“This year has been the reversion to the mean. We're now into the post-pandemic world,” said retail veteran and consultant Steve Sadove, best known for his time as chair and CEO of Saks Fifth Avenue. “E-commerce had been growing its share of the pie by half to a point a year, then there was a big spike overnight, but now we’re back to the same growth pattern.” 

He said technology and physical retail real estate will become entwined, and the industry is at the dawn of another major transformation, much of it based around the store.

“This is one of the most interesting times I've seen since the recession,” he said. “At Saks, after the recession, we saw this huge disruption of what became omnichannel. What is happening right now is as big: AI, analytics, data, segmentation.”

Meanwhile, data and footfall specialist pointed to consumers showing that they still enjoy the physical experience of shopping and the adaptation of major malls to cater to new requirements and expectations.

Foot traffic to indoor malls was down 5.8% in 2023 compared to 2019, said. That is significant recovery from previous years — traffic in 2021 was 15% below pre-pandemic levels.

“Contrary to the expectations of many, the mall is continuing to recover and regain its former status as a central pillar of the retail experience,” Senior Vice President of Marketing Ethan Chernofsky said. “One key driver is consumer demand for physical retail experiences. Simply put, there are unique benefits to the shopping experience in the store and customers are showing that they prefer having this as a part of their retail mix. 

“In parallel, top mall owners have succeeded in evolving the mall format to be more holistic and complementary, driving visits and experiences of a higher magnitude. The combination is fueling a wider brick-and-mortar renaissance,” he added.

The ongoing recovery was evident among attendees in Las Vegas as shopping center body ICSC held its massive annual event. ICSC Vice President of Public Relations and Research Stephanie Cegielski said that despite the pandemic raising questions about the future of physical retail, recent data has proven that those predictions are in stark contrast with today’s reality.

ICSC found that opening a new store led to a 6.9% increase in online sales nearby. The report highlighted that consumers still value the convenience of a real-time purchase as well as trying products out before they purchase, two things that continue to drive foot traffic to shops.

Cegielski added that this is not just about prime and super-regional centers. Smaller centers and small-format stores have been successful in fulfilling the needs in their communities.

“We know from our research that physical retail acts as a billboard for brands,” she said. “Retailers that invest in smaller spaces are capturing consumer attention with those storefronts, while also taking on less operational costs.”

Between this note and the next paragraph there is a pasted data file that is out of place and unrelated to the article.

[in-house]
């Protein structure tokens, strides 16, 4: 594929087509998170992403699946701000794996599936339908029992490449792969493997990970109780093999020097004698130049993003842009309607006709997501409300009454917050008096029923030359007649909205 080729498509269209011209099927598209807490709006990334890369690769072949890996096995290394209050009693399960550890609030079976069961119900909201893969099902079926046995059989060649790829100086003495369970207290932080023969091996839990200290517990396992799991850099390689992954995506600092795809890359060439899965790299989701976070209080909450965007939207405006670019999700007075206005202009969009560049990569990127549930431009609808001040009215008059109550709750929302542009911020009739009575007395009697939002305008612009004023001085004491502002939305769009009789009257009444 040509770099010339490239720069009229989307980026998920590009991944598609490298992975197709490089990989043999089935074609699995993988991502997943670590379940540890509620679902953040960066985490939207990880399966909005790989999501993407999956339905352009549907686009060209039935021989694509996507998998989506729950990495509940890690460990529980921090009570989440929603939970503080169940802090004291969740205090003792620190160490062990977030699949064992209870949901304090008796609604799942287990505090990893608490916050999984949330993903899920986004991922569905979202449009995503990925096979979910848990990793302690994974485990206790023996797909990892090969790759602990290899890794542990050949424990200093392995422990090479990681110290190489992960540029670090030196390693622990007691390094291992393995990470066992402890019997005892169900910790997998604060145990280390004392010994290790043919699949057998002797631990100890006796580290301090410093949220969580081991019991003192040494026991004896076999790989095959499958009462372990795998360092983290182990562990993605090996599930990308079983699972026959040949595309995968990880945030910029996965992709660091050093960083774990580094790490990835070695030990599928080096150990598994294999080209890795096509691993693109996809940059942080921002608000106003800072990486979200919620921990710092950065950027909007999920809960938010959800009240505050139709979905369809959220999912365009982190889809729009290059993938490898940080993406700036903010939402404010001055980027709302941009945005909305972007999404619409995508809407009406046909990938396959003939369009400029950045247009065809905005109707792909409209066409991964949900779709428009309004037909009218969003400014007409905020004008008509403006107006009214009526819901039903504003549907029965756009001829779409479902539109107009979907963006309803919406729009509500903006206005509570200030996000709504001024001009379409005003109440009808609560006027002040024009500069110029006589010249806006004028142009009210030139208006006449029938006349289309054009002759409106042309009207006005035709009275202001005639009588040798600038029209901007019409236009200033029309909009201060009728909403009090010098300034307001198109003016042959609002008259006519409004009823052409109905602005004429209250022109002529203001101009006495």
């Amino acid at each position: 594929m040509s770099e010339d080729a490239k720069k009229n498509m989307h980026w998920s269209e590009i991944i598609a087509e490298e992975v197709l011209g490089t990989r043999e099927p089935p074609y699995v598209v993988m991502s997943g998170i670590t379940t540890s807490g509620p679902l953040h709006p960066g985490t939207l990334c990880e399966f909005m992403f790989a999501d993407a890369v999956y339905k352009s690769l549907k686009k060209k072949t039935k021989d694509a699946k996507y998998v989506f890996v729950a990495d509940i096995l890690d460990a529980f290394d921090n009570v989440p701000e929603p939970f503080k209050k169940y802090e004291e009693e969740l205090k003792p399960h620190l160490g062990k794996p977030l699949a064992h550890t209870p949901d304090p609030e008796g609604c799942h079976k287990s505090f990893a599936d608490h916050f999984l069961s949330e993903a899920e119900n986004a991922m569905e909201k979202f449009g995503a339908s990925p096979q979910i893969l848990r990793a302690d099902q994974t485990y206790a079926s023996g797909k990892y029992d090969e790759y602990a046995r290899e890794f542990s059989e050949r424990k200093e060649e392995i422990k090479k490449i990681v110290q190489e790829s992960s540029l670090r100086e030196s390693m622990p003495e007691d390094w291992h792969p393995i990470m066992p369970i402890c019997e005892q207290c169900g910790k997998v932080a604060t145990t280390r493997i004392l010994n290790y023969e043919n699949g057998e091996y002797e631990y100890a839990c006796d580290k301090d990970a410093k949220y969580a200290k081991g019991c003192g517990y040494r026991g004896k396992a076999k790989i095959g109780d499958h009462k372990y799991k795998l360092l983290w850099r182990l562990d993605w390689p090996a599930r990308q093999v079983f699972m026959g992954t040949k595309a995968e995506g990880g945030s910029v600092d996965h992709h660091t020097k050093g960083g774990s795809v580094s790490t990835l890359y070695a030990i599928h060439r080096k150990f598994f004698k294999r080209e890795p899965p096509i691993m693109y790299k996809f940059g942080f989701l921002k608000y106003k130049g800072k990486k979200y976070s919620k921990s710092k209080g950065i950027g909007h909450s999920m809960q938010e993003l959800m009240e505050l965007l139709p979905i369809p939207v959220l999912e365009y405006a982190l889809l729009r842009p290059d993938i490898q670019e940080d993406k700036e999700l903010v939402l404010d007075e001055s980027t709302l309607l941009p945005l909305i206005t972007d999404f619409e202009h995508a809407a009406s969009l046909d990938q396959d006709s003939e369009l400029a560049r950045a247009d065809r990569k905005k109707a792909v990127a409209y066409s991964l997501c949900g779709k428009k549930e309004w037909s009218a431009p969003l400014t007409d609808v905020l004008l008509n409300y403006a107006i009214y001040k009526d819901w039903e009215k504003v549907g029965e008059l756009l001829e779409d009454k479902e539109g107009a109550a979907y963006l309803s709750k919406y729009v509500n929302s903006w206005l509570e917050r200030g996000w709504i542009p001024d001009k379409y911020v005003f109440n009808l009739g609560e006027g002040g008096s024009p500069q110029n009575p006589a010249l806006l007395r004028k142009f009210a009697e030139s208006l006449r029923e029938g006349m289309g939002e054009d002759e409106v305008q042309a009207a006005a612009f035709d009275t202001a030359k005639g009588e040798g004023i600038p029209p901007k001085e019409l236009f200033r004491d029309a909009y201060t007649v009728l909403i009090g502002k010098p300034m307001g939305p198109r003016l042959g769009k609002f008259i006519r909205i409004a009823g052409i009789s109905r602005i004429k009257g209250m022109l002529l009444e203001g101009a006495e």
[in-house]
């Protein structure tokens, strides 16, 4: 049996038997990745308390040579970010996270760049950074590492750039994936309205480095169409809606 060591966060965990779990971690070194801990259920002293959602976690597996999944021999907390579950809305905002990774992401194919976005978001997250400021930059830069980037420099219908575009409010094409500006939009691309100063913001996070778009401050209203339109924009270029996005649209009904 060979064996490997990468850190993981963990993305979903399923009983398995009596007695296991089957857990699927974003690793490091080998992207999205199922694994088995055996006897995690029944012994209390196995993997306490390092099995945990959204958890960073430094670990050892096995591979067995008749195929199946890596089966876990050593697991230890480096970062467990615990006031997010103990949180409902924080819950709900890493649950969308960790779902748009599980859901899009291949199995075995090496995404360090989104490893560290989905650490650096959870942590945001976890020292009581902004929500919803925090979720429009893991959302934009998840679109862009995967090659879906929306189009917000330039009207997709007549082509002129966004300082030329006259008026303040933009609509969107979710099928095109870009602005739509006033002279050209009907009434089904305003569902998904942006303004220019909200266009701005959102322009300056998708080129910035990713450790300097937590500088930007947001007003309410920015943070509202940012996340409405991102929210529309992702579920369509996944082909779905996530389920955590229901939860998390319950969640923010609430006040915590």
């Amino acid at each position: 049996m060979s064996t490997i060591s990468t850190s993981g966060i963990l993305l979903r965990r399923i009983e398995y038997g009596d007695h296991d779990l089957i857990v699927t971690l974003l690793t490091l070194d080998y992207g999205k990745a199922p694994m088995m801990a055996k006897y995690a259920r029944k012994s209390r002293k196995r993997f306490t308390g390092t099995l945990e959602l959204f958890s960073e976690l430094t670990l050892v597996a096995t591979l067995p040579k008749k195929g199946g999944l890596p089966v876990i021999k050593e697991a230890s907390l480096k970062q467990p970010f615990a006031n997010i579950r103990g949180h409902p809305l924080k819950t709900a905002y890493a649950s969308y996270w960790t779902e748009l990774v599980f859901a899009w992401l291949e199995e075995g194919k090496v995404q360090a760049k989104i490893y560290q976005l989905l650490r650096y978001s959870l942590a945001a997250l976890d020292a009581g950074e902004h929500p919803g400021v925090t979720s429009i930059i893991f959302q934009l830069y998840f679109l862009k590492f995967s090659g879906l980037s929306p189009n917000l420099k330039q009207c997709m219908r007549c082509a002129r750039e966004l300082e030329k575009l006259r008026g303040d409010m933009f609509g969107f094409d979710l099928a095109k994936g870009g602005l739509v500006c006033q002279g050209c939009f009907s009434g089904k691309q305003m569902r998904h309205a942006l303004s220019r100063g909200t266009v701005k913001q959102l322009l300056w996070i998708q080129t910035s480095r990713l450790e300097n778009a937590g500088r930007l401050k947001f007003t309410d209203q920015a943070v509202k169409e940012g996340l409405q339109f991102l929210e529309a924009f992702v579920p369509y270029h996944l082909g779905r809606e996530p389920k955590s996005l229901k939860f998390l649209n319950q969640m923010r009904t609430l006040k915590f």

This is not to underplay the difficulty of the past 15 years. Occupational recovery and rent adjustments have come with a price tag and owners have had to swallow a bitter revaluation pill. 

Taking 2007 as a benchmark of 100, in data produced for Bisnow, MSCI Real Assets has observed that mall transaction prices now sit at 64.1 in the U.S., while in the UK transaction prices have fallen steadily and sit a little above the Q3 2023 low point, at 28.7 this year. However, MSCI stressed that these figures are based on low volumes and skewed toward distress sales of poorer assets, so they probably exaggerate the situation.

In terms of mall valuations, a figure which includes those that haven't traded, the picture is a little more positive. U.S. malls are valued at 117 compared with 2007 but are well below the pre-pandemic peak. In the UK they sit at 32, a small uptick on last year’s low. Again, MSCI caveated that the figures for the U.S. relate to prime and super-regional, while for the UK they cover all malls, which explains some of the discrepancy.

There is another reason for the contrast. In times of recession and uncertainty, European and UK consumers typically batten down the hatches, impacting all discretionary spending. And yet in the U.S., the American consumer has bailed out the economy come hell or high water, and in the post-pandemic period it has happened once again, with personal savings now a fraction of their value in late 2020 as U.S. shoppers continue to spend. 

“Undeniably, the pandemic has had long-term impacts on the industry. Short-term, retailers, landlords and developers were forced to reassess their spaces and valuations,” Cegielski said. “Long-term, it’s clear that physical retail is a cornerstone of consumer behaviour, and those who successfully calibrated their physical footprint and valuations during the uncertainty of the pandemic — and in the years since — are well-positioned in today’s landscape.”